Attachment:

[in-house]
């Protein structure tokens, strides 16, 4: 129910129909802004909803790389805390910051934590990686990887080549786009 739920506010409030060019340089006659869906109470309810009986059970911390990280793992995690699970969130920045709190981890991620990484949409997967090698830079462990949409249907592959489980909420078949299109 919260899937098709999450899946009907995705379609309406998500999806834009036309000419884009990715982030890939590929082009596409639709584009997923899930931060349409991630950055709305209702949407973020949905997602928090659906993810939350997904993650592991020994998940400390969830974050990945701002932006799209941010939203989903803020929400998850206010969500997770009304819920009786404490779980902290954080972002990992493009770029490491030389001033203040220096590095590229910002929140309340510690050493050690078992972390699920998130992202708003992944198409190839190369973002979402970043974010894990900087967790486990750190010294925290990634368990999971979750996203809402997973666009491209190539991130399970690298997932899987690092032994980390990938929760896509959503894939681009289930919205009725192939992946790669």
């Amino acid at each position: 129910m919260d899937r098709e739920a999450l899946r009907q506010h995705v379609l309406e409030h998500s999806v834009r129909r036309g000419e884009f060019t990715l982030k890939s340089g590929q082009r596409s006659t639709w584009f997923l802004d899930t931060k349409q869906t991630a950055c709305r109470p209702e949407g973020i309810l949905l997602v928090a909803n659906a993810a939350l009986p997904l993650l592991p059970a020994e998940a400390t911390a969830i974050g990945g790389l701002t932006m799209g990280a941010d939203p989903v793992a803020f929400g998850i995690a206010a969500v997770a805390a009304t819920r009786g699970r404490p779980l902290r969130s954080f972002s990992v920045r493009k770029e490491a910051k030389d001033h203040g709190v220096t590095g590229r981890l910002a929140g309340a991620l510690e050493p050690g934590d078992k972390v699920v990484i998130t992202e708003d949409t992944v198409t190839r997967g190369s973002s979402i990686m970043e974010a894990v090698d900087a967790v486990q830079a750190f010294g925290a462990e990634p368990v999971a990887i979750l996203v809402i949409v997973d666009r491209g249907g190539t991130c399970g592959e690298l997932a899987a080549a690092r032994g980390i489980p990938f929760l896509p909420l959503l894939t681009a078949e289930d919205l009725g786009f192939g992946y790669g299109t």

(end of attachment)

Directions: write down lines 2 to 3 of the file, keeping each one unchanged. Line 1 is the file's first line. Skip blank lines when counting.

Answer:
């Protein structure tokens, strides 16, 4: 129910129909802004909803790389805390910051934590990686990887080549786009 739920506010409030060019340089006659869906109470309810009986059970911390990280793992995690699970969130920045709190981890991620990484949409997967090698830079462990949409249907592959489980909420078949299109 919260899937098709999450899946009907995705379609309406998500999806834009036309000419884009990715982030890939590929082009596409639709584009997923899930931060349409991630950055709305209702949407973020949905997602928090659906993810939350997904993650592991020994998940400390969830974050990945701002932006799209941010939203989903803020929400998850206010969500997770009304819920009786404490779980902290954080972002990992493009770029490491030389001033203040220096590095590229910002929140309340510690050493050690078992972390699920998130992202708003992944198409190839190369973002979402970043974010894990900087967790486990750190010294925290990634368990999971979750996203809402997973666009491209190539991130399970690298997932899987690092032994980390990938929760896509959503894939681009289930919205009725192939992946790669």
């Amino acid at each position: 129910m919260d899937r098709e739920a999450l899946r009907q506010h995705v379609l309406e409030h998500s999806v834009r129909r036309g000419e884009f060019t990715l982030k890939s340089g590929q082009r596409s006659t639709w584009f997923l802004d899930t931060k349409q869906t991630a950055c709305r109470p209702e949407g973020i309810l949905l997602v928090a909803n659906a993810a939350l009986p997904l993650l592991p059970a020994e998940a400390t911390a969830i974050g990945g790389l701002t932006m799209g990280a941010d939203p989903v793992a803020f929400g998850i995690a206010a969500v997770a805390a009304t819920r009786g699970r404490p779980l902290r969130s954080f972002s990992v920045r493009k770029e490491a910051k030389d001033h203040g709190v220096t590095g590229r981890l910002a929140g309340a991620l510690e050493p050690g934590d078992k972390v699920v990484i998130t992202e708003d949409t992944v198409t190839r997967g190369s973002s979402i990686m970043e974010a894990v090698d900087a967790v486990q830079a750190f010294g925290a462990e990634p368990v999971a990887i979750l996203v809402i949409v997973d666009r491209g249907g190539t991130c399970g592959e690298l997932a899987a080549a690092r032994g980390i489980p990938f929760l896509p909420l959503l894939t681009a078949e289930d919205l009725g786009f192939g992946y790669g299109t």